How to manage credit responsibly – The Collegian


Lorna Wounded Head is the Family Resource Management Field Specialist at SDSU.

We know you’ve more than likely received a letter from a lender saying, “You’ve been prequalified for a $1,000 line of credit.” Did you know that credit card companies often target students because lenders realize that students have limited expenses and hours to work as a full-time student? If a student accumulates a credit card balance, it means that the lender will collect more interest. Understanding the liability of a credit card is important for creating smart credit spending habits.

Building your credit, however, is an important step in your financial future. You often need a credit history to rent an apartment, apply for a loan, and even get a cell phone in your name. Each time you use credit, you add a chapter to your credit history. All your credit transactions are recorded in a credit report, which is made available to potential lenders who want to know how you have used credit in the past. You can check your credit report for free at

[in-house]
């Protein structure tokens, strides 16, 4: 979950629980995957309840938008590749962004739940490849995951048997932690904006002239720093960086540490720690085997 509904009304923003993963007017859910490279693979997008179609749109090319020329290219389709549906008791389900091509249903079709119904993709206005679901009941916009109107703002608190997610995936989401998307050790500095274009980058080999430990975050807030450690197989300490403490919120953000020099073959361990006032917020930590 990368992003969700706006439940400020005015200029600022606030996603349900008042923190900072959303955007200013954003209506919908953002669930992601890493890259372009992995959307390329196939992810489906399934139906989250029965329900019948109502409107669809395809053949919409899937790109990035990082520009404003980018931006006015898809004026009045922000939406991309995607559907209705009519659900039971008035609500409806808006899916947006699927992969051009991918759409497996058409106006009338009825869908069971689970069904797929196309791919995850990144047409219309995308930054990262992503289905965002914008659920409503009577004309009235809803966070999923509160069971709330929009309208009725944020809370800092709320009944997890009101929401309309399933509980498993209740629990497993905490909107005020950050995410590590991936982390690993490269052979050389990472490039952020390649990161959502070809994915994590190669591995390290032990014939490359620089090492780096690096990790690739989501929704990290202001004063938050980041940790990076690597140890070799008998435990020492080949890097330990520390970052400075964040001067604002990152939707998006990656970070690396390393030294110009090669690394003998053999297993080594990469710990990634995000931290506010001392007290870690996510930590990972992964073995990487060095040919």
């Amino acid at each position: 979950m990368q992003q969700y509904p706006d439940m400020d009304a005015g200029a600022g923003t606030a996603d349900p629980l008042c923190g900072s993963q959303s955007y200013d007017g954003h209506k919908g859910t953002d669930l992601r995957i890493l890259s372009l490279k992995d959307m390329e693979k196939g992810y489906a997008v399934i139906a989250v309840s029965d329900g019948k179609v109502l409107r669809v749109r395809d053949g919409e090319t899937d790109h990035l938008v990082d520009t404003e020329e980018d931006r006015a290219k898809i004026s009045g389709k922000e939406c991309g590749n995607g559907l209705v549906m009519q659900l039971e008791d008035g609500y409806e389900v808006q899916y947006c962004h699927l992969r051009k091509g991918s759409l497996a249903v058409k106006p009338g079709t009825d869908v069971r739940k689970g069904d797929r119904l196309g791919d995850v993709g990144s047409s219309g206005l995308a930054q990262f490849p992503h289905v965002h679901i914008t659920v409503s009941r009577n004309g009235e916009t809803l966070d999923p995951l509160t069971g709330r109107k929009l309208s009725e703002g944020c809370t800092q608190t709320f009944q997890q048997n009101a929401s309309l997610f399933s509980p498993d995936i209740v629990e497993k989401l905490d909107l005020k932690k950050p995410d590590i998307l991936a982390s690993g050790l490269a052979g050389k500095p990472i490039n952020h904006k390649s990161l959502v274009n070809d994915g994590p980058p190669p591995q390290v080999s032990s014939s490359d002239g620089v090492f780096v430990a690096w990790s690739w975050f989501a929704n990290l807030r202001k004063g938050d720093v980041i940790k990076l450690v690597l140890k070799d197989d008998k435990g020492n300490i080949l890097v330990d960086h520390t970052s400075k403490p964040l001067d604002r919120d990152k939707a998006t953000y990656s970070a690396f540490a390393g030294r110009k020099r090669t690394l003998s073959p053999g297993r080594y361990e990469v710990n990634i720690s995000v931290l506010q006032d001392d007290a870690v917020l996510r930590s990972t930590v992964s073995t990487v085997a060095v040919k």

Your credit history contains all uses of credit, such as student loans and daily credit purchases. A credit score is assigned to you based on the details of your credit file. Your credit score is a snapshot of your creditworthiness, which lenders use to decide if you are a credit risk. The higher your credit score, the more creditworthy you are and the more likely you are to receive credit. It’s important to balance these wants versus needs when using a credit card because it’s easy to splurge when you know you have money. College is a good time to start building your credit history and you can do this by making payments on time and ideally in full each month.


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